The Maltese Church is a Roman Catholic Gothic church of the Knights Hospitaller in Vienna. The first church on this site is mentioned in 1217, as a commandry to care and support crusaders. The current building was built in the mid-15th century. In the 17th century it was a favoured preaching location for Abraham a Sancta Clara.
This building was rebuilt to fit contemporary taste in the Baroque era and in 1806, and the Kommendenhaus (1839) and parts of the church (1857) had stained glass added during the 19th century. The Order ran into financial trouble after the First World War and in 1933 had to sell the church and the Johanneshof, and the church was given over to other uses within a historical preservation order. It was bought back in 1960 and restored in stages in 1968, 1972 and 1983-84, finishing with a general restoration in 1998.
The church's high altarpiece was painted in 1730 by Johann Georg Schmidt.References:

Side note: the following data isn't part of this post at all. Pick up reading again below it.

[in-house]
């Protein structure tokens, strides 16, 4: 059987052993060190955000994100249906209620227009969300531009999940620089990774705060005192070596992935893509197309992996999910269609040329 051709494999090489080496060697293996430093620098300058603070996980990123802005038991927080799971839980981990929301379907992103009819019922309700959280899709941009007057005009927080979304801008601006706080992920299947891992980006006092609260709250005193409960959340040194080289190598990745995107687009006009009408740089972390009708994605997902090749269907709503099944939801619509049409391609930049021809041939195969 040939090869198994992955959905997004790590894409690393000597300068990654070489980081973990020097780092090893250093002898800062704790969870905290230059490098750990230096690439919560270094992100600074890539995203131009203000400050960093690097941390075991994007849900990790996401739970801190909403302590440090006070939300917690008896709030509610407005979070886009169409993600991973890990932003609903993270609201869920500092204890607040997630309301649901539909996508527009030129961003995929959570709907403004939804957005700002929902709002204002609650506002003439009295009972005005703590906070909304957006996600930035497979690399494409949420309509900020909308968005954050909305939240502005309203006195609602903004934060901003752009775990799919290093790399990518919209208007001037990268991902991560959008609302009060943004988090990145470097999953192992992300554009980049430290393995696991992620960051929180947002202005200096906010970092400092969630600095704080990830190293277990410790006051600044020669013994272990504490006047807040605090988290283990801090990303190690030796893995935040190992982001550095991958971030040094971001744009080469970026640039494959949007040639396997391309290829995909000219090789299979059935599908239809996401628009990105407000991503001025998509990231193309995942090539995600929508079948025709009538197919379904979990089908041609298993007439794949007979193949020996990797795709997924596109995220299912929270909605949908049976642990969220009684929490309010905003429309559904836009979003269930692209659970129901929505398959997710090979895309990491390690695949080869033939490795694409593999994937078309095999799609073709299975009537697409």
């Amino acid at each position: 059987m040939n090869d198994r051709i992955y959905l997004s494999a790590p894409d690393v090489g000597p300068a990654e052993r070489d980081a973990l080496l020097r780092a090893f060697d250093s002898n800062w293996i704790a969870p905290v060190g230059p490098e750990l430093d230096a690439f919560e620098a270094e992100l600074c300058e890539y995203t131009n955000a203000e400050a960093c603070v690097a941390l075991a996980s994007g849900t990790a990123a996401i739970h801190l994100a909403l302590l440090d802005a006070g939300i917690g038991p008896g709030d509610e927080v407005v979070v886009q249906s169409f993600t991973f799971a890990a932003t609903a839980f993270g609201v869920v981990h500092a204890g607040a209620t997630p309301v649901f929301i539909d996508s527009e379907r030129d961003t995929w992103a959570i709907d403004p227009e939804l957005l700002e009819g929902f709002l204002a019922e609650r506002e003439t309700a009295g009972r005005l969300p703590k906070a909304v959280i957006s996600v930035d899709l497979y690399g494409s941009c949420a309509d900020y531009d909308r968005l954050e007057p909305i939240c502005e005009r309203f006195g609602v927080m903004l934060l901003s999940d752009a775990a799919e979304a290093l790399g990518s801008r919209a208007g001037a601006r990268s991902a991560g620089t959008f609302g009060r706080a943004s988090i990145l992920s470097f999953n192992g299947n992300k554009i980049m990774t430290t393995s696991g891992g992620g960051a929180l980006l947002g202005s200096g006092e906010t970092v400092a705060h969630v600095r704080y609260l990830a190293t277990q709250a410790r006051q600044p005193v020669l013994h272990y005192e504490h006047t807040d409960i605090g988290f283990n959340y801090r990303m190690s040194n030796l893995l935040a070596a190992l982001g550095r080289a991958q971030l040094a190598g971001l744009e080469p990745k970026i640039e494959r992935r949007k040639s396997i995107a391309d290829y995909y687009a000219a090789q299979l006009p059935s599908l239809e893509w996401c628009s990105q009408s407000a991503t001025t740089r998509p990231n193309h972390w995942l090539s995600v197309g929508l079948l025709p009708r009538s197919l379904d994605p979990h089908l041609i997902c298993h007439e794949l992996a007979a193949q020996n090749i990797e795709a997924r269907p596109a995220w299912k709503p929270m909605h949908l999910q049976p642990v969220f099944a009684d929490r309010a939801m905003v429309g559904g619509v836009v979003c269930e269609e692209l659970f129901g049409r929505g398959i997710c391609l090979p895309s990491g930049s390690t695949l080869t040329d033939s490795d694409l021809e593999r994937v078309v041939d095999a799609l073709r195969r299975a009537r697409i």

Claude Monet lived for forty-three years, from 1883 to 1926, in Giverny. With a passion for gardening as well as for colours, he conceived both his flower garden and water garden as true works of art. Walking through his house and gardens, visitors can still feel the atmosphere which reigned at the home of the Master of Impressionnism and marvel at the floral compositions and nymphéas, his greatest sources of inspiration.
In 1890 Monet had enough money to buy the house and land outright and set out to create the magnificent gardens he wanted to paint. Some of his most famous paintings were of his garden in Giverny, famous for its rectangular Clos normand, with archways of climbing plants entwined around colored shrubs, and the water garden, formed by a tributary to the Epte, with the Japanese bridge, the pond with the water lilies, the wisterias and the azaleas.
Today the Monet's Garden is open to the public.